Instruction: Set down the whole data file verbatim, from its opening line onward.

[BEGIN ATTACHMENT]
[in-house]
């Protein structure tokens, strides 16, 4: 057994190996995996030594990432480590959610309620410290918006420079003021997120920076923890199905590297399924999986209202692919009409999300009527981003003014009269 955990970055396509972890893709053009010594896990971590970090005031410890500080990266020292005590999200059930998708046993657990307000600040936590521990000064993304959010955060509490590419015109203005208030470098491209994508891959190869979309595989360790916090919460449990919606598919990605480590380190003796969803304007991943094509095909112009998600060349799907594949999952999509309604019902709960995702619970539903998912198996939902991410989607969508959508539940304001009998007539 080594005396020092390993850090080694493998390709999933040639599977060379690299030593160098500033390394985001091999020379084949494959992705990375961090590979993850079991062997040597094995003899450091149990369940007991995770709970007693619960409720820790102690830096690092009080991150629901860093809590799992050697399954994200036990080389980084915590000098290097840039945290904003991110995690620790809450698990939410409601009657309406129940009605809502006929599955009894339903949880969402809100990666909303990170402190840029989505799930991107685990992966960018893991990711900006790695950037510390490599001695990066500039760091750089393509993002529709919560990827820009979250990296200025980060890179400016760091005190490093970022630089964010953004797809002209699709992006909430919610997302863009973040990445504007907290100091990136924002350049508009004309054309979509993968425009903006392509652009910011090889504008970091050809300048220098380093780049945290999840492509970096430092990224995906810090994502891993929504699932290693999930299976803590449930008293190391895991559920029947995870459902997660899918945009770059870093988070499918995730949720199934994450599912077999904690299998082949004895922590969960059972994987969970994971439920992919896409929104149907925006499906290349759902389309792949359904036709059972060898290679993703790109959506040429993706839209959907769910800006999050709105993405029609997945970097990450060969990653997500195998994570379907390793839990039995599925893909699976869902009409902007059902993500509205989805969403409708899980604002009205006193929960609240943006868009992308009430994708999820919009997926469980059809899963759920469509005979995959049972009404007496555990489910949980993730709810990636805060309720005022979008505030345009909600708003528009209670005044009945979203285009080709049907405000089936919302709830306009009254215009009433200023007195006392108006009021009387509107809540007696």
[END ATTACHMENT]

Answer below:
[in-house]
């Protein structure tokens, strides 16, 4: 057994190996995996030594990432480590959610309620410290918006420079003021997120920076923890199905590297399924999986209202692919009409999300009527981003003014009269 955990970055396509972890893709053009010594896990971590970090005031410890500080990266020292005590999200059930998708046993657990307000600040936590521990000064993304959010955060509490590419015109203005208030470098491209994508891959190869979309595989360790916090919460449990919606598919990605480590380190003796969803304007991943094509095909112009998600060349799907594949999952999509309604019902709960995702619970539903998912198996939902991410989607969508959508539940304001009998007539 080594005396020092390993850090080694493998390709999933040639599977060379690299030593160098500033390394985001091999020379084949494959992705990375961090590979993850079991062997040597094995003899450091149990369940007991995770709970007693619960409720820790102690830096690092009080991150629901860093809590799992050697399954994200036990080389980084915590000098290097840039945290904003991110995690620790809450698990939410409601009657309406129940009605809502006929599955009894339903949880969402809100990666909303990170402190840029989505799930991107685990992966960018893991990711900006790695950037510390490599001695990066500039760091750089393509993002529709919560990827820009979250990296200025980060890179400016760091005190490093970022630089964010953004797809002209699709992006909430919610997302863009973040990445504007907290100091990136924002350049508009004309054309979509993968425009903006392509652009910011090889504008970091050809300048220098380093780049945290999840492509970096430092990224995906810090994502891993929504699932290693999930299976803590449930008293190391895991559920029947995870459902997660899918945009770059870093988070499918995730949720199934994450599912077999904690299998082949004895922590969960059972994987969970994971439920992919896409929104149907925006499906290349759902389309792949359904036709059972060898290679993703790109959506040429993706839209959907769910800006999050709105993405029609997945970097990450060969990653997500195998994570379907390793839990039995599925893909699976869902009409902007059902993500509205989805969403409708899980604002009205006193929960609240943006868009992308009430994708999820919009997926469980059809899963759920469509005979995959049972009404007496555990489910949980993730709810990636805060309720005022979008505030345009909600708003528009209670005044009945979203285009080709049907405000089936919302709830306009009254215009009433200023007195006392108006009021009387509107809540007696």